OLYMPUS DIGITAL CAMERADifferent deer have different tastes. I’m “blessed” to have deer neighbors that nibble on one type of early narcissus, a supposedly deer-tolerant bulb. I’ve also found a fish-based spray to deter deer browsing in my gardens while the proprietor of a local garden center has had the opposite experience.

This leads back to the importance of knowing which repellents work best and which don’t work at all … so help out with the CAES study. Fill out the HomeBrewedDeerRepellents survey and check back here next winter for any reported results. With everyone’s help we may face next year with a bit more information on the best means for deterring deer.

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12 comments for “Researchers want your homemade deer repellent concoction

  1. April 9, 2011 at 6:48 pm

    Really interesting study underway. I don’t have a homemade recipe, but I do know that a newly planted plant fresh out of its nursery pot will be eaten, even if the same plant is never touched normally. It’s the high level of salts in the fertilizer that attracts them, and anything in a pot is highly fertilized. I have learned that no repellent works on new transplants, they have to be completely caged until the fertilizer is gone.

  2. joenesgarden
    April 9, 2011 at 7:41 pm

    Laurrie, Have you found this on newly transplanted greenery that deer don’t eat such as lavender or sage? If so it might be helpful to pass this on to the CAES researchers.

    I’ve not had similar experiences with new transplants.

  3. April 10, 2011 at 10:20 pm

    I wish I had a ‘recipe’ to share.

    We have a large herd of deer that ranges across here but they are not a problem for the gardens. I suspect because they have plentiful food in adjoining woods and our yard has a large dog who rushes out, barking. They do keep down the encroachment of the exotic Japanese honeysuckle.

    • joenesgarden
      April 10, 2011 at 11:21 pm

      Your dog must be keeping the deer away, Nell Jean. We have a large herd of deer in nearby woods and have to use fencing, repellents, and plant greenery deer don’t usually eat. Neighbors with dogs also have deer issues since no one leaves their dog out at night – a coyote or fisher would attack.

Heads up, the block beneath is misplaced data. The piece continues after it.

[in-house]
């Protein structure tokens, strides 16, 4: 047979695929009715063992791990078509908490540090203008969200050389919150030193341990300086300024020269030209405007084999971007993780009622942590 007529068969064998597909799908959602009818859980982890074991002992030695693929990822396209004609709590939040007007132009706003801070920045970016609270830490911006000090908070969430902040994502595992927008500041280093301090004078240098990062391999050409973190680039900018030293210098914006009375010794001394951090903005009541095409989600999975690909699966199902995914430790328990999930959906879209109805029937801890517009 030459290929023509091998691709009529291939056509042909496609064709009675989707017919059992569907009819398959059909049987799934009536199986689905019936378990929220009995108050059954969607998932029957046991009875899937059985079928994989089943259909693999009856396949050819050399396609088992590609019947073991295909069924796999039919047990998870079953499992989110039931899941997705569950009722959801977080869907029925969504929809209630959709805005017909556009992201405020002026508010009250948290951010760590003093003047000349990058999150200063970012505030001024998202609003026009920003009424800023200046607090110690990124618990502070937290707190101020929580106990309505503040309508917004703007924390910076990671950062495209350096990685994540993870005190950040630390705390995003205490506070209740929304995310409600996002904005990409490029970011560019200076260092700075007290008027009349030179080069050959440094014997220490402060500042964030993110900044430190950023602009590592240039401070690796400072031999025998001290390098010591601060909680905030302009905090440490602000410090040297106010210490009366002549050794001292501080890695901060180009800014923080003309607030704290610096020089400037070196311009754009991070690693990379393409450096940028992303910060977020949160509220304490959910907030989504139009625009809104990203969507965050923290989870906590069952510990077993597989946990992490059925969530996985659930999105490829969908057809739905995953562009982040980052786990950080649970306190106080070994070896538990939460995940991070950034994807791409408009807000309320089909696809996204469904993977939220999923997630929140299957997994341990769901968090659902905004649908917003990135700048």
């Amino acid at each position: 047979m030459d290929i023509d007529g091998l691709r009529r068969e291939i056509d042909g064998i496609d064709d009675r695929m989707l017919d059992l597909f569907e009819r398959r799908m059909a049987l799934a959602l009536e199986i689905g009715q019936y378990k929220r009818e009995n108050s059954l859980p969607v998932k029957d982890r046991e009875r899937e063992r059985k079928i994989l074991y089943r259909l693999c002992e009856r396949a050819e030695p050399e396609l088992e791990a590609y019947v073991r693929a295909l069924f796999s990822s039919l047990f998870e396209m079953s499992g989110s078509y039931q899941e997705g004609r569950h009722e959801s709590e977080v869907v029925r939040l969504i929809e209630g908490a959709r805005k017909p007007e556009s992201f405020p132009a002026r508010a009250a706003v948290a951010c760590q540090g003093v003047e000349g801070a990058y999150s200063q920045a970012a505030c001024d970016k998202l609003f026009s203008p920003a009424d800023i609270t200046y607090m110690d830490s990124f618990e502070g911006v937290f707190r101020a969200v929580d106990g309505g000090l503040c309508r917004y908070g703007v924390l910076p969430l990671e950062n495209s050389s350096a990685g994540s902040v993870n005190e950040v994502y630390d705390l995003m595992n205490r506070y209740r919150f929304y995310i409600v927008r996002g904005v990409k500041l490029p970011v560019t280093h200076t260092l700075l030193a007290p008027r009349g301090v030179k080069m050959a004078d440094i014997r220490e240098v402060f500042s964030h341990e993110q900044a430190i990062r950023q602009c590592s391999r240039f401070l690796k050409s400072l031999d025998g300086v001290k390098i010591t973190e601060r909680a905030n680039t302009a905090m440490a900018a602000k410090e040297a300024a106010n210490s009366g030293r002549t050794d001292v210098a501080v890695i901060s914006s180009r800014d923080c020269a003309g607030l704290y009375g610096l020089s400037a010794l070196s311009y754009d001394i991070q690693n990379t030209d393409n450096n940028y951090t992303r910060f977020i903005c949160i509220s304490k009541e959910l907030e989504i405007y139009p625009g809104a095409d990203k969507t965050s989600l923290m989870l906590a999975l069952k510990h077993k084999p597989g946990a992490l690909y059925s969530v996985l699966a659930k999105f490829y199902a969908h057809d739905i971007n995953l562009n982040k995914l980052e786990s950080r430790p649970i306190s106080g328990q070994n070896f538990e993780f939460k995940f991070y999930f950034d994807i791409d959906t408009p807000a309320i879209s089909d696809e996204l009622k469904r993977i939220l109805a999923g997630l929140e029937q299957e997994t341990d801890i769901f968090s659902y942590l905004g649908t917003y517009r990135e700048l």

4. April 11, 2011 at 6:26 am

    Joene, there were definite signs of deer here over the winter, when the dogs were unable to enforce their property rights in the deep snow – thank goodness they seem to have retreated. Interesting project, though from what friends say, a hungry deer is almost unstoppable…

    • joenesgarden
      April 11, 2011 at 7:51 am

      Your friends are correct, Cyndy. During winter fencing is the only thing that keeps them from eating my shrubs. Repellents become part of the growing season routine. With research we may learn more about what works best.

  5. April 12, 2011 at 1:46 pm

    Joene, This is a really interesting (and useful!) research project. Meanwhile, in Maine, the state Department of Inland Fisheries and Wildlife is worried about the decline of the deer herd and has adopted a new plan for increasing the number of deer in the state! (Honest; I’m not making this up.)

    • joenesgarden
      April 12, 2011 at 2:29 pm

      Jean, perhaps the solution is for the Maine Dept. of Inland Fisheries and Wildlife to hook up with their counterpart in CT. We have more than enough deer to share.

  6. April 13, 2011 at 3:38 pm

    Joene, I’ll be very interested to see if any of the home remedies work as well as the commercial ones. My gut feeling is that a few of them will. As you mention, knowing what ‘your’ deer will eat is the biggest issue. I often to talk to people who live very close to me and they have totally opposite expereinces with deer in their gardens. Unfortunately, it really is a trial and error process. Great post with lots of useful info!

    • joenesgarden
      April 13, 2011 at 4:51 pm

      Thanks, Debbie. I hope the research will reveal one or two ingredients most repellent to deer. It will be so helpful to add a home-remedy to the list of deer repellent choices so we all have multiple concoctions from which to choose.

  7. Jackie F
    February 9, 2012 at 2:16 pm

    Check out the new book, Creating a Deer & Rabbit Proof Garden.
    It is the best book out there.
    describes in great detail 160 deer/rabbit plants with over 400 color photo’s
    Great tips and techniques.
    I srongly recommend it
    http://www.creatingadeerproofgarden.com